huh



Correct. However, the data points in this case are contrived from unknown variables since we don’t know the conditions i.e. altitude, weather, octane, tire pressure (tpm sensor is inactive in the photo), actual avg speed, etc.

How about we just wait on the EPA to push out official numbers since I’m pretty sure this is not how they analyze the data. All this type of discussion does is freak people out and now I feel like I’m only adding fuel (pun inended?) to the fire.
Agreed...I just like figuring stuff out....I think there is a fair amount of data with that trip computer alone (assuming that they aren't trying to intentionally deceive), that the avg is going to be close to what we see...

Most offroad vehicles are not going to get 20mpg... I am most certain that a base model with a 2.3l driving under 60mph will see close to 25mpg, and a squatched one going 80mph will be lucky at 15...there is a large degree of variance compared to a normal aerodynamic vehicle....
Jeeps are the perfect example of that....MPGs are all over the board...
 

tmobileguy

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Mpg of the 2.7l Bronco is something I've been wondering about, I don't really care, I tend to drive quickly and get poor mileage, but there's not much else to do right now about the Bronco. A 2020 F150 XLT v6 crew cab, short bed, 4wd supposedly weighs around 4900+ lbs, yes, I know it varies quite a bit with options. A 2.7l eb F150 I think is 20 city, 26 highway, which in my humble opinion is pretty good. Supposedly a new Bronco 4 door will weigh somewhere from 4700 to 5300 lbs, if I get one, it'll be closer to 4700 than 5300. The aerodynamics of the new Bronco and the F150 are probably similar; both pretty poor. The new Bronco will have a bit smaller frontal area, so I'm guessing the Bronco 2.7l mpg's will be somewhat similar to the F150 2.7l. I'm talking the smaller tired versions of the new Bronco. I'm sort of dismissing all personal experiences, driving habits, etc., just government test mpgs (yes, I know, a very flawed method, but it's still a recognized standard) from one current vehicle to a future vehicle with similar weight, aero, and an almost identical engine.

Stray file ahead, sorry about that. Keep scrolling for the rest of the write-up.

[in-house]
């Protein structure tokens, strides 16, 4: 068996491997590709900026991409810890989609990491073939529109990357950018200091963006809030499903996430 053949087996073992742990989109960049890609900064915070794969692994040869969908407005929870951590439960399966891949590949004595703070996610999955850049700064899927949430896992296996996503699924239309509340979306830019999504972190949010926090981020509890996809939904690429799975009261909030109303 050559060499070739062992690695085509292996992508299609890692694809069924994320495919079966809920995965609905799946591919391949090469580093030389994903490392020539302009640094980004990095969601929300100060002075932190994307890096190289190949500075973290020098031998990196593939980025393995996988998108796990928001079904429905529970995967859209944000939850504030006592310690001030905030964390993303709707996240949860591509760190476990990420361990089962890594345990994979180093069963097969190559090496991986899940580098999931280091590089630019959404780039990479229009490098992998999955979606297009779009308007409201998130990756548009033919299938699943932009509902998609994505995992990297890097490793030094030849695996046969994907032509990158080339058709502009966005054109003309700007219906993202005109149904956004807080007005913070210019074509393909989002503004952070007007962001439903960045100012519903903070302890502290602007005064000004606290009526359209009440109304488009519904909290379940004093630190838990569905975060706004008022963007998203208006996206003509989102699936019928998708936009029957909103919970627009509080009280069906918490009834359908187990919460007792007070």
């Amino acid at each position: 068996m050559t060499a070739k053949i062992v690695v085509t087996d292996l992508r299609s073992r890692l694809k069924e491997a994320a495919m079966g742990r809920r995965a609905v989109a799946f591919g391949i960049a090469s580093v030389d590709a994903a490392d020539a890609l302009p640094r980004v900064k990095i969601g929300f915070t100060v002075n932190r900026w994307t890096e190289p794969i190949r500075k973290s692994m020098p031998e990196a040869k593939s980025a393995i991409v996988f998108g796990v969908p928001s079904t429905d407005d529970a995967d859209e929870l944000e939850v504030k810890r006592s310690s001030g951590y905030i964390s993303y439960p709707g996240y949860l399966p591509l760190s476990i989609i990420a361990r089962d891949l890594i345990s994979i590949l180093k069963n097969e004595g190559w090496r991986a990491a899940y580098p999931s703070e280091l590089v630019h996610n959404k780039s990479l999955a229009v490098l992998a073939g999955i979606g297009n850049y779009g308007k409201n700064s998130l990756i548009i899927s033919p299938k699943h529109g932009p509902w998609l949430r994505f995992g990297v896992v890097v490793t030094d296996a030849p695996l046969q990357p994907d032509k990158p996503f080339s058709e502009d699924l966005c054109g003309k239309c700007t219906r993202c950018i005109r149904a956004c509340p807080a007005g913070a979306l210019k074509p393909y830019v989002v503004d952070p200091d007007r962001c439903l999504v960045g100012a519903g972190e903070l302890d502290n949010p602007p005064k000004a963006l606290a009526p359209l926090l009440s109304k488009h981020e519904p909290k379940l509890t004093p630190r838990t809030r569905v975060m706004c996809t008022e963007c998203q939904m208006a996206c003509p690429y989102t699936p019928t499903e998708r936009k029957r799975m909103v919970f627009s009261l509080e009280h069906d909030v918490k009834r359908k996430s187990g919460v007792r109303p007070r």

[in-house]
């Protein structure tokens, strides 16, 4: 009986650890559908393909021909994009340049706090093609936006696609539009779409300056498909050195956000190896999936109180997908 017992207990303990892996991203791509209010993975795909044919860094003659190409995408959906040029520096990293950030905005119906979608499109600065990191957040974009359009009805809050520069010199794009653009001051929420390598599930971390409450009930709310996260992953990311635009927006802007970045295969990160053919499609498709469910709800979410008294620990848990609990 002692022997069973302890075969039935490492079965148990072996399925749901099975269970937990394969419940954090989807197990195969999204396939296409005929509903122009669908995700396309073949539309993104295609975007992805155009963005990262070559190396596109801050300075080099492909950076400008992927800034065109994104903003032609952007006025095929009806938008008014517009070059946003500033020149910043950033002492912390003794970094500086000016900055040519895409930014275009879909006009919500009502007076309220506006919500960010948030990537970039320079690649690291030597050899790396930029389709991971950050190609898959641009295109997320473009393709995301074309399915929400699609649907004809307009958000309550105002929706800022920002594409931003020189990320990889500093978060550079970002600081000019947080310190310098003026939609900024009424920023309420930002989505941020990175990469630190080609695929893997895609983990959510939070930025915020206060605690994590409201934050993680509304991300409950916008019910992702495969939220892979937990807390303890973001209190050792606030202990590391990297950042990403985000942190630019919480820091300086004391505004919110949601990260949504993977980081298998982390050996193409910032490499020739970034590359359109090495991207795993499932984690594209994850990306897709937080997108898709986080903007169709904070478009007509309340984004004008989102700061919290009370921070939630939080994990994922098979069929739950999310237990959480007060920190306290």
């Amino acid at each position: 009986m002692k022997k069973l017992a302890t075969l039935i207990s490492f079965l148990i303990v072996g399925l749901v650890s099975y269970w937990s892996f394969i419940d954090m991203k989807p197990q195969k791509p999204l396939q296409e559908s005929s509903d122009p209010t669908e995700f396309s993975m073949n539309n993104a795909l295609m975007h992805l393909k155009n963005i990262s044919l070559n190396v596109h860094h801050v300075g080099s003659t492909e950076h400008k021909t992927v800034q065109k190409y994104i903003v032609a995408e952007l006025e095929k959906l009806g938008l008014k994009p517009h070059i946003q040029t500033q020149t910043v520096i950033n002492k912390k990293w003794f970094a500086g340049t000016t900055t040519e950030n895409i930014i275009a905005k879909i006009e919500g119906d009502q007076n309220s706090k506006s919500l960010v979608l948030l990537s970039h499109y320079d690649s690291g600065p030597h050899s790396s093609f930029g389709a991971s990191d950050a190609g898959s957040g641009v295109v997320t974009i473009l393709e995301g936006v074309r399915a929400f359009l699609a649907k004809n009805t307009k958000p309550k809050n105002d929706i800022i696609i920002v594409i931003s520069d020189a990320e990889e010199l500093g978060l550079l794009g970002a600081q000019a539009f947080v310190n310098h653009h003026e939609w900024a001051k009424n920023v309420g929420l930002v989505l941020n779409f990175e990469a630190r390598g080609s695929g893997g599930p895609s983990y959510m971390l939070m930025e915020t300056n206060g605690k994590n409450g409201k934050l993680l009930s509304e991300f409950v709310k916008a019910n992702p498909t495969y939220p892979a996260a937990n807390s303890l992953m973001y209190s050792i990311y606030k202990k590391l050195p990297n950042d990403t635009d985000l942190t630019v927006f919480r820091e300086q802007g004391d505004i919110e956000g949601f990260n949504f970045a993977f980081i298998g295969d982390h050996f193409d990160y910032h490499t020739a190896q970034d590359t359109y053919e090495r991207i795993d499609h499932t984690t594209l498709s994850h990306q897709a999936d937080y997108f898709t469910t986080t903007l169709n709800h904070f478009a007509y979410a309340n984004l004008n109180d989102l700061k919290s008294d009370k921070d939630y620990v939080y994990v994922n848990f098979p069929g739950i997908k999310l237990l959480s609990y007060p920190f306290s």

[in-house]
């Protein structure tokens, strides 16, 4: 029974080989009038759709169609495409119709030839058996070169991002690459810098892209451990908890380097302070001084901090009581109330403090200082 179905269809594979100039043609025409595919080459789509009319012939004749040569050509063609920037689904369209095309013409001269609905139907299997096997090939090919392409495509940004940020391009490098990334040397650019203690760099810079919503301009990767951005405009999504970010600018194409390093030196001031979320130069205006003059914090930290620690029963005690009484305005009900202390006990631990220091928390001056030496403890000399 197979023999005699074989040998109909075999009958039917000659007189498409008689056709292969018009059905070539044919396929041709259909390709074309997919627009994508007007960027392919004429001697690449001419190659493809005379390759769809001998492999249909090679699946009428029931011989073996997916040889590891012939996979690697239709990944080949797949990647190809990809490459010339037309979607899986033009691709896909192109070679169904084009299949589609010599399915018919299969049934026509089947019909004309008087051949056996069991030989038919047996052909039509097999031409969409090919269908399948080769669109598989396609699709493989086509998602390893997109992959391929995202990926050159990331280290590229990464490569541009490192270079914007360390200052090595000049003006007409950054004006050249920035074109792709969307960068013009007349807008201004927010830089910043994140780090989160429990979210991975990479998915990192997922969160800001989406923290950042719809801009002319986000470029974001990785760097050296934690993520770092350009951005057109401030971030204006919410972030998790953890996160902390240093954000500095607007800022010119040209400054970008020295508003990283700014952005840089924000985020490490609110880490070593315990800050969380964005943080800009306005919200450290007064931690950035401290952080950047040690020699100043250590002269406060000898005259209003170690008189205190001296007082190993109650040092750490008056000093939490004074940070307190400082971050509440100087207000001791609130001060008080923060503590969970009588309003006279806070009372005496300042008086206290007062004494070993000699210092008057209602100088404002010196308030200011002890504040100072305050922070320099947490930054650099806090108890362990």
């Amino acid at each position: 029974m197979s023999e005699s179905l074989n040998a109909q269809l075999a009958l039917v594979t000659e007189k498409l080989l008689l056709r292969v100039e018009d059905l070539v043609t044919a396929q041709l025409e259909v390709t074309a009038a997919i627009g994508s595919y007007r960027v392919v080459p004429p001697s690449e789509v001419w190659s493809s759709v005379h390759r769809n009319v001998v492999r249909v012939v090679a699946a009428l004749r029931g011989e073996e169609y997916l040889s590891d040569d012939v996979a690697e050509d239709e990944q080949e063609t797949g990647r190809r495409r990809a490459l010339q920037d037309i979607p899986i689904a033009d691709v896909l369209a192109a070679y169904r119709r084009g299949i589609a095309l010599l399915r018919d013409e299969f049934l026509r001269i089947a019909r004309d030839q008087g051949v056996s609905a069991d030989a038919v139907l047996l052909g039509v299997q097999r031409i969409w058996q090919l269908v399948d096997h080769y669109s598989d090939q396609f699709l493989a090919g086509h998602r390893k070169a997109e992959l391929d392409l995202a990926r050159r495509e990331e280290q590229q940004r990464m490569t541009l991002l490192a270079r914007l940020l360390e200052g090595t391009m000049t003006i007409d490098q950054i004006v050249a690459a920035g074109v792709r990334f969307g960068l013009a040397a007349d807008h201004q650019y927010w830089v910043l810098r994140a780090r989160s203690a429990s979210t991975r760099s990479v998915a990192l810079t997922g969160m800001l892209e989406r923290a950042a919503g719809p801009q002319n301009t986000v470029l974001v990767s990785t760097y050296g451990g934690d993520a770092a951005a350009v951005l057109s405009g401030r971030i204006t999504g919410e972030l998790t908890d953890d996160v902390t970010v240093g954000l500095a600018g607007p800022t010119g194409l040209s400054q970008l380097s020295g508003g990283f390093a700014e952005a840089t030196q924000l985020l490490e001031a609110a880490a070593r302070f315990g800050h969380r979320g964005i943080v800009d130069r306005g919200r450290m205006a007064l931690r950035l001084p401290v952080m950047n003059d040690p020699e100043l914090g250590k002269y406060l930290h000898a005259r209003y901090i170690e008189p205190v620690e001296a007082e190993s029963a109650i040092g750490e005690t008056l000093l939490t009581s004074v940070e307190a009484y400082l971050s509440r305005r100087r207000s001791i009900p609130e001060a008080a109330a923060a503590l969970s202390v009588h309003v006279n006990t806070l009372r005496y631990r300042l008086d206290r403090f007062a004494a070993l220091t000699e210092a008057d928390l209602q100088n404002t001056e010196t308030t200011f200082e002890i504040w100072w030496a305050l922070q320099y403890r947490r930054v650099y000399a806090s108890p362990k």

I would agree with this as well...and I think the 2.3l will be worse on the highway...and i also think we can doc a few mpgs for 35's (because I believe the F-150 is not offered in them)....

A lot of our estimates seem to be falling in around the same range....
 

TN Wheeler

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I wonder what it would be if Ford puts thier Diesel in one???? My guess, much better.
 

PDiddy

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I disagree.....The low & proper gearing keeps The mileage up, but the extra weight of the tires doesn’t help
Yeah proper gearing will help. My 4Runner is stock gear, not tailored to the 33s. But that rotational weight is a bugger efficiency. I’m hoping for better mpg than what I’m getting. Should be hard to do that though.